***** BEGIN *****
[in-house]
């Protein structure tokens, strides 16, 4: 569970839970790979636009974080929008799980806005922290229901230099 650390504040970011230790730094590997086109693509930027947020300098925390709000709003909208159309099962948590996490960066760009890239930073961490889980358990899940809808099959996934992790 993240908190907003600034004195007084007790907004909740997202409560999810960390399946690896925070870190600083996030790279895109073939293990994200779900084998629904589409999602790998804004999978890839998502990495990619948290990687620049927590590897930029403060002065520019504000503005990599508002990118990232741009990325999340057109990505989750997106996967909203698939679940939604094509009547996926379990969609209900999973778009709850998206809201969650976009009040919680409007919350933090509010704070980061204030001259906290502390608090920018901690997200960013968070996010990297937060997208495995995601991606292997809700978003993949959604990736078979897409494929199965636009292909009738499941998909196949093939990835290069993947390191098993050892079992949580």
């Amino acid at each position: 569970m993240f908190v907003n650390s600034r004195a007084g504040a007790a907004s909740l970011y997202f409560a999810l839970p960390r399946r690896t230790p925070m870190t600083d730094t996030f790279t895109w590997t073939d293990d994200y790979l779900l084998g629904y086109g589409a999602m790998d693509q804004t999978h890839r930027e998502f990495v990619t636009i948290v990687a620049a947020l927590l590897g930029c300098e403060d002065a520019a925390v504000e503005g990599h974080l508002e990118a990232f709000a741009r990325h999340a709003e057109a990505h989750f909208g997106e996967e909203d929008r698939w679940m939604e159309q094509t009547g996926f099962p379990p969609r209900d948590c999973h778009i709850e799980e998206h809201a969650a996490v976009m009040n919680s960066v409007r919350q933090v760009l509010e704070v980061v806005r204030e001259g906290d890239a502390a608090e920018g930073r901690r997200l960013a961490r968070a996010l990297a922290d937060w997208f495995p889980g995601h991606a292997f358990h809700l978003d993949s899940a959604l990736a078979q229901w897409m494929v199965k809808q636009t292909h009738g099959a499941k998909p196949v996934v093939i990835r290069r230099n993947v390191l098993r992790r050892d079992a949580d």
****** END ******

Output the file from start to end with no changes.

[in-house]
């Protein structure tokens, strides 16, 4: 569970839970790979636009974080929008799980806005922290229901230099 650390504040970011230790730094590997086109693509930027947020300098925390709000709003909208159309099962948590996490960066760009890239930073961490889980358990899940809808099959996934992790 993240908190907003600034004195007084007790907004909740997202409560999810960390399946690896925070870190600083996030790279895109073939293990994200779900084998629904589409999602790998804004999978890839998502990495990619948290990687620049927590590897930029403060002065520019504000503005990599508002990118990232741009990325999340057109990505989750997106996967909203698939679940939604094509009547996926379990969609209900999973778009709850998206809201969650976009009040919680409007919350933090509010704070980061204030001259906290502390608090920018901690997200960013968070996010990297937060997208495995995601991606292997809700978003993949959604990736078979897409494929199965636009292909009738499941998909196949093939990835290069993947390191098993050892079992949580």
């Amino acid at each position: 569970m993240f908190v907003n650390s600034r004195a007084g504040a007790a907004s909740l970011y997202f409560a999810l839970p960390r399946r690896t230790p925070m870190t600083d730094t996030f790279t895109w590997t073939d293990d994200y790979l779900l084998g629904y086109g589409a999602m790998d693509q804004t999978h890839r930027e998502f990495v990619t636009i948290v990687a620049a947020l927590l590897g930029c300098e403060d002065a520019a925390v504000e503005g990599h974080l508002e990118a990232f709000a741009r990325h999340a709003e057109a990505h989750f909208g997106e996967e909203d929008r698939w679940m939604e159309q094509t009547g996926f099962p379990p969609r209900d948590c999973h778009i709850e799980e998206h809201a969650a996490v976009m009040n919680s960066v409007r919350q933090v760009l509010e704070v980061v806005r204030e001259g906290d890239a502390a608090e920018g930073r901690r997200l960013a961490r968070a996010l990297a922290d937060w997208f495995p889980g995601h991606a292997f358990h809700l978003d993949s899940a959604l990736a078979q229901w897409m494929v199965k809808q636009t292909h009738g099959a499941k998909p196949v996934v093939i990835r290069r230099n993947v390191l098993r992790r050892d079992a949580d």